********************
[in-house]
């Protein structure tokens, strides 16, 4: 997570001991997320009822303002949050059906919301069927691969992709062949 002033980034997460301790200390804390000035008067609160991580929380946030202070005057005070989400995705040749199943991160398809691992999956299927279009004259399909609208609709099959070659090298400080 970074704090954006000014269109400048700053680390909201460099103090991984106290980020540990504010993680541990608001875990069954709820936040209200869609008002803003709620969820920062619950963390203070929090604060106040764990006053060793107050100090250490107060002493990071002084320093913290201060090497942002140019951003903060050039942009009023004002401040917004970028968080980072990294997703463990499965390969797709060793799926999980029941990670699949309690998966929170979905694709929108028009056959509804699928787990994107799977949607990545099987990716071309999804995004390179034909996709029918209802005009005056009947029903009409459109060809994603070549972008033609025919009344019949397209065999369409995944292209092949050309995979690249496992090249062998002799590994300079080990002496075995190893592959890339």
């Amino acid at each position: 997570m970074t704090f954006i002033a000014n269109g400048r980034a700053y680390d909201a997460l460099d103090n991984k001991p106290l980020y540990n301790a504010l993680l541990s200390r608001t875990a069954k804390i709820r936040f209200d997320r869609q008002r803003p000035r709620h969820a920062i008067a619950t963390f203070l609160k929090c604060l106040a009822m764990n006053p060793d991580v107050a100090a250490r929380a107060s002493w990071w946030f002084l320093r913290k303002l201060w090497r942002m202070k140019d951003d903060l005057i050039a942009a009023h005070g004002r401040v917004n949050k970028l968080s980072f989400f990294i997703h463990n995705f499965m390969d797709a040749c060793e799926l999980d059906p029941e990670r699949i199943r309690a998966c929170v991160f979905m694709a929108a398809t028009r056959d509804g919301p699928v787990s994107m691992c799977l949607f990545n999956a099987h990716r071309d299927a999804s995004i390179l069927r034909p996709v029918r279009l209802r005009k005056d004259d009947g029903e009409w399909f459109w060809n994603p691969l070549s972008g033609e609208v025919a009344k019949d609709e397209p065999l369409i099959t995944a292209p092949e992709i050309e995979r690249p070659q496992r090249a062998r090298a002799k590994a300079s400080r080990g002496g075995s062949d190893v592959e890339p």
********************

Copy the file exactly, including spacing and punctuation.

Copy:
[in-house]
């Protein structure tokens, strides 16, 4: 997570001991997320009822303002949050059906919301069927691969992709062949 002033980034997460301790200390804390000035008067609160991580929380946030202070005057005070989400995705040749199943991160398809691992999956299927279009004259399909609208609709099959070659090298400080 970074704090954006000014269109400048700053680390909201460099103090991984106290980020540990504010993680541990608001875990069954709820936040209200869609008002803003709620969820920062619950963390203070929090604060106040764990006053060793107050100090250490107060002493990071002084320093913290201060090497942002140019951003903060050039942009009023004002401040917004970028968080980072990294997703463990499965390969797709060793799926999980029941990670699949309690998966929170979905694709929108028009056959509804699928787990994107799977949607990545099987990716071309999804995004390179034909996709029918209802005009005056009947029903009409459109060809994603070549972008033609025919009344019949397209065999369409995944292209092949050309995979690249496992090249062998002799590994300079080990002496075995190893592959890339």
């Amino acid at each position: 997570m970074t704090f954006i002033a000014n269109g400048r980034a700053y680390d909201a997460l460099d103090n991984k001991p106290l980020y540990n301790a504010l993680l541990s200390r608001t875990a069954k804390i709820r936040f209200d997320r869609q008002r803003p000035r709620h969820a920062i008067a619950t963390f203070l609160k929090c604060l106040a009822m764990n006053p060793d991580v107050a100090a250490r929380a107060s002493w990071w946030f002084l320093r913290k303002l201060w090497r942002m202070k140019d951003d903060l005057i050039a942009a009023h005070g004002r401040v917004n949050k970028l968080s980072f989400f990294i997703h463990n995705f499965m390969d797709a040749c060793e799926l999980d059906p029941e990670r699949i199943r309690a998966c929170v991160f979905m694709a929108a398809t028009r056959d509804g919301p699928v787990s994107m691992c799977l949607f990545n999956a099987h990716r071309d299927a999804s995004i390179l069927r034909p996709v029918r279009l209802r005009k005056d004259d009947g029903e009409w399909f459109w060809n994603p691969l070549s972008g033609e609208v025919a009344k019949d609709e397209p065999l369409i099959t995944a292209p092949e992709i050309e995979r690249p070659q496992r090249a062998r090298a002799k590994a300079s400080r080990g002496g075995s062949d190893v592959e890339p």